American Beauty

by David Houston

American beauty is a cliché that is in need of constant redefinition. That the phrase has survived, and even flourished, into the twenty-first century in academic circles and in the popular imagination reveals a deep-seated need for both unfettered nostalgia and a clear-cut myth of national identity to anchor our collective psyche. Language is often bound by place and time, and we could easily recount the evolution of the changing idea of American beauty from the sentimental innocence of the nineteenth century to the technological sublime of our current transitional moment. The myth of manifest destiny idealized the American landscape into a new Eden, an unending sublime landscape that was seemingly endless in its bountiful unfolding through the great westward expansion. This expansionist drive was followed by the laying of the railroads, the taming of nature through federal projects such as the Hoover Dam and the TVA, and more recently, a thoroughly commercialized sublime of media saturation. Today, American beauty has come to be defined by any, or all, of these parameters at once, a situation reflective of our pluralistic faltering historical moment.

The expansion of the concept of beauty beyond the idealized beauty of the Greeks, the divine beauty of the Middle Ages, or the romantic beauty outline by Edmund Burke in the eighteenth century opened the path for a particularly American notion of beauty divorced from traditional philosophical categories. America, after all, was the new world and needed a new structure and new concepts, the least of which was a new myth of the beautiful. Whether an idealized view of the land, the Gibson Girl, or the Tiffany lamp, the idea of American beauty that defined the new republic was unfailingly genteel and Protestant. Purged of the grit of life, American beauty and genteel idealization are so intertwined that it took nothing less than a social revolution to open the possibility for other ideas of beauty in the culture. The new beauty (or beauties) may be best described by Thelonius Monk's phrase "ugly beauty" the new notion of anti-genteel beauty that reshapes our experience of the world with collage-like incongruity or Zen-like minimalism. Burning the fog off American sentimentality and genteel acceptability, the new aesthetic of American beauty (espoused by jazz musicians, the post-war generation of American artists, beat poets and theorized by John Cage) asked us to open our eyes and ears to the unfathomable complexity of life itself. In choosing everyday life over the ideal, the new beauty rejected the refined sensibility of the drawing room and the formalization of the academy, and embraced common experience. This democratic expansion of beauty beyond the purity of the accepted and the ideal created a contextual framework that delighted in the incongruous, the hidden and the unresolvable, challenging artist and viewer alike to continually explore, create and respond to a rapidly changing world.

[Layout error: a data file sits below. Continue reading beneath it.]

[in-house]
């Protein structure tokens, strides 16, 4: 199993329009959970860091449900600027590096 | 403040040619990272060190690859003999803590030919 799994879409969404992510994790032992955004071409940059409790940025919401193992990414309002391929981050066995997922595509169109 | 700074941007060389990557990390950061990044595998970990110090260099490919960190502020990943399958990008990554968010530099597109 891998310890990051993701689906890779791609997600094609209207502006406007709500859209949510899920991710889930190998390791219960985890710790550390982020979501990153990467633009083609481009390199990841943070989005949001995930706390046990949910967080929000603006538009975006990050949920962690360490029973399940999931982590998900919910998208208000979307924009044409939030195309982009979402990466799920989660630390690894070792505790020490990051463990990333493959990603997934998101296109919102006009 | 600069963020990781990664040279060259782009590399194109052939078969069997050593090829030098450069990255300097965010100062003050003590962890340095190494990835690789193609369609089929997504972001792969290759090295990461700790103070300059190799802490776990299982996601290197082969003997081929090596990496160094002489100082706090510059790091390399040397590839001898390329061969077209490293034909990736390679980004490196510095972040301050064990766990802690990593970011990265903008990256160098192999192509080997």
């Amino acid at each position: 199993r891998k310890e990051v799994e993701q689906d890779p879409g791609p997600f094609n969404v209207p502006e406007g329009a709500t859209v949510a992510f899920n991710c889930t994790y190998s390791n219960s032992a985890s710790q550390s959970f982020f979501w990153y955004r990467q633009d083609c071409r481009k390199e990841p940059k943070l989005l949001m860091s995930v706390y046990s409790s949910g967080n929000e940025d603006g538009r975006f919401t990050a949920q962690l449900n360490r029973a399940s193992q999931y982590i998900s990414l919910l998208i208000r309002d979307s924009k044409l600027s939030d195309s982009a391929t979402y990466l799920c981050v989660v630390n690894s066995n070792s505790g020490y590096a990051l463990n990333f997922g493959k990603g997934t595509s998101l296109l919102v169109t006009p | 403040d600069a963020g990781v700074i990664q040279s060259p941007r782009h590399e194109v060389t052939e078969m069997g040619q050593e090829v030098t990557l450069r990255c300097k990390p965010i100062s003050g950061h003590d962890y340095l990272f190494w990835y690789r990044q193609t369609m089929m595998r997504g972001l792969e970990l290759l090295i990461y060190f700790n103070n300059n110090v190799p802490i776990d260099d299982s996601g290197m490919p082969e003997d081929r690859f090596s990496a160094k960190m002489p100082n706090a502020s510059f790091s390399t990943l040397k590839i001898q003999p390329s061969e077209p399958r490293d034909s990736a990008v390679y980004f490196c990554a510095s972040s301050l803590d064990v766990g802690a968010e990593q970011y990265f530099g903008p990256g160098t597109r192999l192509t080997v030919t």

It took a Canadian expatriate artist like Jack Niven to explore the contemporary collage sensibility of the incongruous urban sprawl of Airline Drive outside of New Orleans in terms of art and American beauty. His project, American Beauty, South, brings together eight artists to utilize the exterior walls of almost forgotten suburban motels as aesthetic billboards. Once the major road going north out of the city, Airline Drive was the highway of death and redemption that provided the backdrop for the personal dramas of Earl Long, Bessie Smith and Jimmy Swaggart, to name three of the most obvious. This strip of low lying road and its roadside culture was made marginal by the new interstate highway and has drifted into the seedy neglect of many former vital American suburban spaces. These small motels, built originally by the New Orleans underworld as fronts for all manner of illegal activity have, after years of neglect, become revitalized by new owners, many of them Asian or Indian. Many have become residence motels for many of the workers pouring into New Orleans in the wake of Hurricane Katrina.

American Beauty, South is both an act of optimism and aesthetic guerilla warfare. These artworks literally turn the walls of these motels along a three-and-a-half-mile stretch of Airline Boulevard into a plein aire gallery. There, amid the cacophonic absurdity of incongruous suburban sprawl, these images hold their own as works of art dancing ambiguously with both their cluttered context and each manages to find its own autonomous individuality. Like the determined blades of grass that find daylight through this sea of asphalt and concrete, they are unexpected intrusions into an environment at once indifferent, but also receptive to one more image in a world that is a collage of time, place and meaning. This is the new American Beauty; American Beauty South (suggesting also a geographic distinction from American Beauty of the North, East and West). You need to be here to fully get it. If not, you get the concept. For many that is enough.

David Houston
New Orleans, 2008

David Houston is Chief Curator of Art at the Ogden Museum of Southern Art in New Orleans.

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